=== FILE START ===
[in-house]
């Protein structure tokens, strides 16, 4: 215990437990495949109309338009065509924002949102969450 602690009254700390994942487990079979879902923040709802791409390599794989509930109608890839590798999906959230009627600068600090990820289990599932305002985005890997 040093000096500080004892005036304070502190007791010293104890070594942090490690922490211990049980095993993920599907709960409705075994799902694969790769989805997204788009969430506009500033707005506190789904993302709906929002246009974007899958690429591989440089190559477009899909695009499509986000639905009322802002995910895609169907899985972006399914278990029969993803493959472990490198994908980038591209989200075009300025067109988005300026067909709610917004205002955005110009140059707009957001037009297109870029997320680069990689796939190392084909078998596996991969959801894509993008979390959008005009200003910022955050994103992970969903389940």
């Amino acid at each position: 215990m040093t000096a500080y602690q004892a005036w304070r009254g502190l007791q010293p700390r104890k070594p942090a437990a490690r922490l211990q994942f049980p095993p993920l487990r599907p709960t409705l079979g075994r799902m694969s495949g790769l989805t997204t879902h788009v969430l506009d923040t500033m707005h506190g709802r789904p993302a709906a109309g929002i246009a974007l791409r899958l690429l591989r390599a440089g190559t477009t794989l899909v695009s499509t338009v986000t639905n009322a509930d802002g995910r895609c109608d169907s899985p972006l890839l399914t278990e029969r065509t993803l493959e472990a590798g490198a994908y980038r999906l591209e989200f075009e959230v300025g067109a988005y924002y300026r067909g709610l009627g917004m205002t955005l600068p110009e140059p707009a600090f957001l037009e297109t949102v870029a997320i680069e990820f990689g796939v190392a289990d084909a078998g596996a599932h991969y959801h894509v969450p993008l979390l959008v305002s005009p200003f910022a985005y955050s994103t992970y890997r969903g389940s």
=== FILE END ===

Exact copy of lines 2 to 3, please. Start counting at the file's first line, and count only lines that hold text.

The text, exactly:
């Protein structure tokens, strides 16, 4: 215990437990495949109309338009065509924002949102969450 602690009254700390994942487990079979879902923040709802791409390599794989509930109608890839590798999906959230009627600068600090990820289990599932305002985005890997 040093000096500080004892005036304070502190007791010293104890070594942090490690922490211990049980095993993920599907709960409705075994799902694969790769989805997204788009969430506009500033707005506190789904993302709906929002246009974007899958690429591989440089190559477009899909695009499509986000639905009322802002995910895609169907899985972006399914278990029969993803493959472990490198994908980038591209989200075009300025067109988005300026067909709610917004205002955005110009140059707009957001037009297109870029997320680069990689796939190392084909078998596996991969959801894509993008979390959008005009200003910022955050994103992970969903389940």
């Amino acid at each position: 215990m040093t000096a500080y602690q004892a005036w304070r009254g502190l007791q010293p700390r104890k070594p942090a437990a490690r922490l211990q994942f049980p095993p993920l487990r599907p709960t409705l079979g075994r799902m694969s495949g790769l989805t997204t879902h788009v969430l506009d923040t500033m707005h506190g709802r789904p993302a709906a109309g929002i246009a974007l791409r899958l690429l591989r390599a440089g190559t477009t794989l899909v695009s499509t338009v986000t639905n009322a509930d802002g995910r895609c109608d169907s899985p972006l890839l399914t278990e029969r065509t993803l493959e472990a590798g490198a994908y980038r999906l591209e989200f075009e959230v300025g067109a988005y924002y300026r067909g709610l009627g917004m205002t955005l600068p110009e140059p707009a600090f957001l037009e297109t949102v870029a997320i680069e990820f990689g796939v190392a289990d084909a078998g596996a599932h991969y959801h894509v969450p993008l979390l959008v305002s005009p200003f910022a985005y955050s994103t992970y890997r969903g389940s």